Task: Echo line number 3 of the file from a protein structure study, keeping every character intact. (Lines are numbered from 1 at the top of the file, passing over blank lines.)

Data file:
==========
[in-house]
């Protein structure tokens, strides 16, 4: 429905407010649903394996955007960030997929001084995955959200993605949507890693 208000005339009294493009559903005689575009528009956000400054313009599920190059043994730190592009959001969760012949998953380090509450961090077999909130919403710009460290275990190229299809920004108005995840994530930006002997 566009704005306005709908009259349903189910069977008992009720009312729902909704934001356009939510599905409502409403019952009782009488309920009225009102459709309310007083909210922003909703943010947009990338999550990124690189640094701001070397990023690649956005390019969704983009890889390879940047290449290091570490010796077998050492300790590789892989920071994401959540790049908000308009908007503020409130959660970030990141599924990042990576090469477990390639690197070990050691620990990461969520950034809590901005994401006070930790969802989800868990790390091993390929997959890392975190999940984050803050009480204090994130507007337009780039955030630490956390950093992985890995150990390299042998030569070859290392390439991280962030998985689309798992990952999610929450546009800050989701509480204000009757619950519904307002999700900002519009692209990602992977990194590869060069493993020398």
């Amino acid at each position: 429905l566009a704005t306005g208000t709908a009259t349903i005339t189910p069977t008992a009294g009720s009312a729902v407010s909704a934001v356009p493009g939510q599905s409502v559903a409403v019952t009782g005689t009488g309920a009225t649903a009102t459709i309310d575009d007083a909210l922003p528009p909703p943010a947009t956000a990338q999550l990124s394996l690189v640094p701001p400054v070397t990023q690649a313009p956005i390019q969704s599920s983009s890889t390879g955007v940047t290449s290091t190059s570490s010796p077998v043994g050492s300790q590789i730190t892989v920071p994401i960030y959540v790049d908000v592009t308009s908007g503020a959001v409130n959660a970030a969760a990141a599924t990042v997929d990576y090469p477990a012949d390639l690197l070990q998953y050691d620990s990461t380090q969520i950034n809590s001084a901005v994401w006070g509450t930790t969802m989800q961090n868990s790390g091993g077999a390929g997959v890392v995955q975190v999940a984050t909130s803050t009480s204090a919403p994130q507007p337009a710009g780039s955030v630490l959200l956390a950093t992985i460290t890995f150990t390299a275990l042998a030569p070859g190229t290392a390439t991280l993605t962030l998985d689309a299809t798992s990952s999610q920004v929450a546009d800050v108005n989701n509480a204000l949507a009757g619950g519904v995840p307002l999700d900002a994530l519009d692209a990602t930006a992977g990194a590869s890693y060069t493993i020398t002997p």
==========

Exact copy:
């Amino acid at each position: 429905l566009a704005t306005g208000t709908a009259t349903i005339t189910p069977t008992a009294g009720s009312a729902v407010s909704a934001v356009p493009g939510q599905s409502v559903a409403v019952t009782g005689t009488g309920a009225t649903a009102t459709i309310d575009d007083a909210l922003p528009p909703p943010a947009t956000a990338q999550l990124s394996l690189v640094p701001p400054v070397t990023q690649a313009p956005i390019q969704s599920s983009s890889t390879g955007v940047t290449s290091t190059s570490s010796p077998v043994g050492s300790q590789i730190t892989v920071p994401i960030y959540v790049d908000v592009t308009s908007g503020a959001v409130n959660a970030a969760a990141a599924t990042v997929d990576y090469p477990a012949d390639l690197l070990q998953y050691d620990s990461t380090q969520i950034n809590s001084a901005v994401w006070g509450t930790t969802m989800q961090n868990s790390g091993g077999a390929g997959v890392v995955q975190v999940a984050t909130s803050t009480s204090a919403p994130q507007p337009a710009g780039s955030v630490l959200l956390a950093t992985i460290t890995f150990t390299a275990l042998a030569p070859g190229t290392a390439t991280l993605t962030l998985d689309a299809t798992s990952s999610q920004v929450a546009d800050v108005n989701n509480a204000l949507a009757g619950g519904v995840p307002l999700d900002a994530l519009d692209a990602t930006a992977g990194a590869s890693y060069t493993i020398t002997p």